Riverpark: American, With A View


IMG_5628 

The first sign that the newest Tom Colicchio restaurant in New York City is going to be a little different pops up the moment we step out of the cab at 29th and First.

The desolate street is so brightly lit it feels like we've dropped into an oddly quiet lull in a tense Cold War movie. It is discombobulating, to be sure — especially when we spy a sentry eying us suspiciously. He points, indicating that we should just keep walking down the road. And soon enough, signs of life appear when another uniformed guard toddles out of a tall metal building. The man is frantic, waving his hands and saying over and over, "NO pictures allowed."

This is a science park, after all, and Alexandria Building, the structure we've been snapping, houses a host of biotech tenants such as ImClone, the subsidiary of pharmaceutical firm Eli Lilly that handles cancer research. The tenseness and growing paranoia persist until you walk across the stark silver lobby and come upon the warm glow of a sign that says "Riverpark."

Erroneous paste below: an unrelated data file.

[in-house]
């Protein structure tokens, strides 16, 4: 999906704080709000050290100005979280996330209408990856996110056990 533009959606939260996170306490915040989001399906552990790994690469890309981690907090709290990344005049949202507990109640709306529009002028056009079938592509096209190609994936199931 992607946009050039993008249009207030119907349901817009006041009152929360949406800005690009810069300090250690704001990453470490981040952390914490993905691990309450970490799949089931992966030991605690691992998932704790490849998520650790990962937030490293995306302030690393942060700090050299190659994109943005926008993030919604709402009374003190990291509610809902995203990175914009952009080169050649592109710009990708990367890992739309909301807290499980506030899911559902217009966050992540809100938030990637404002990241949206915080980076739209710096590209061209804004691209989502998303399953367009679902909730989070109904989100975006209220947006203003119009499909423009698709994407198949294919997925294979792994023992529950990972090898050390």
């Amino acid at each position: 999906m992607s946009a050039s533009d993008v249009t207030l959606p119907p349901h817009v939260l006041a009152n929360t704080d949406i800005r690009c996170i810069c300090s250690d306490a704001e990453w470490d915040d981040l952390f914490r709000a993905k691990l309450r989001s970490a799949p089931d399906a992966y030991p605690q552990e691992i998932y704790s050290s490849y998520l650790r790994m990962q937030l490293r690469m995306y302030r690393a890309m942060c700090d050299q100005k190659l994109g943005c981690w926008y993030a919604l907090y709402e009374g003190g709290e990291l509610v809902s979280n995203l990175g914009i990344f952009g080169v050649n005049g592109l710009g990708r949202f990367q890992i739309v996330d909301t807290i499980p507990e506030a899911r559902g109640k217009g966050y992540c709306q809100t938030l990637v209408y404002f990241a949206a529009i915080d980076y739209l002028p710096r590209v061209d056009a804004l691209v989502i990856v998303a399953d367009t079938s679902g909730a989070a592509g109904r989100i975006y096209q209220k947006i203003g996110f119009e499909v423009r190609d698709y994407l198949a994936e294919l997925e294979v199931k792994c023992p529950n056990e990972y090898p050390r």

And that's when you start to feel relieved. You're in the right place after all. Your camera hasn't been ripped from your hands and stomped on. Scully and Mulder haven't appeared. (Not that Mulder would be an unwelcome presence.) You've not been grabbed, shoved into a black sedan and spirited away.

You step into the restaurant and quintessential Colicchio starts to take over…

Continue reading

Bar Artisanal: A Big Brunch on a Budget


BA

Two things in life that I adore: A good brunch and a good deal.

And I like them all the better if I’m able to combine the two. 

Bar Artisanal in Tribeca? It delivers on both fronts.

The restaurant has gotten some mixed reviews since Terrance Brennan (of Artisanal and Picholine) opened the place in late April — Serious Eats raved about the lamb chops and lamb burger (“a flavor knockout punch”) while the New York Times’ Frank Bruni picked apart the “overpopulated” duck pissaladi√®re (a French pizza) featuring duck liver, gizzard, confit and a duck egg.

But when it comes to brunch, the verdict is a little clearer – the menu is simpler, the food is perfectly decent. And the prices, well, they just can’t be beat, considering what you’re getting.

At $21 for two courses (which could include two main courses) and dessert, you could make off with a $40 meal for about half the price.

Which, suffice to say, is a pretty darn good deal in Manhattan.

Continue reading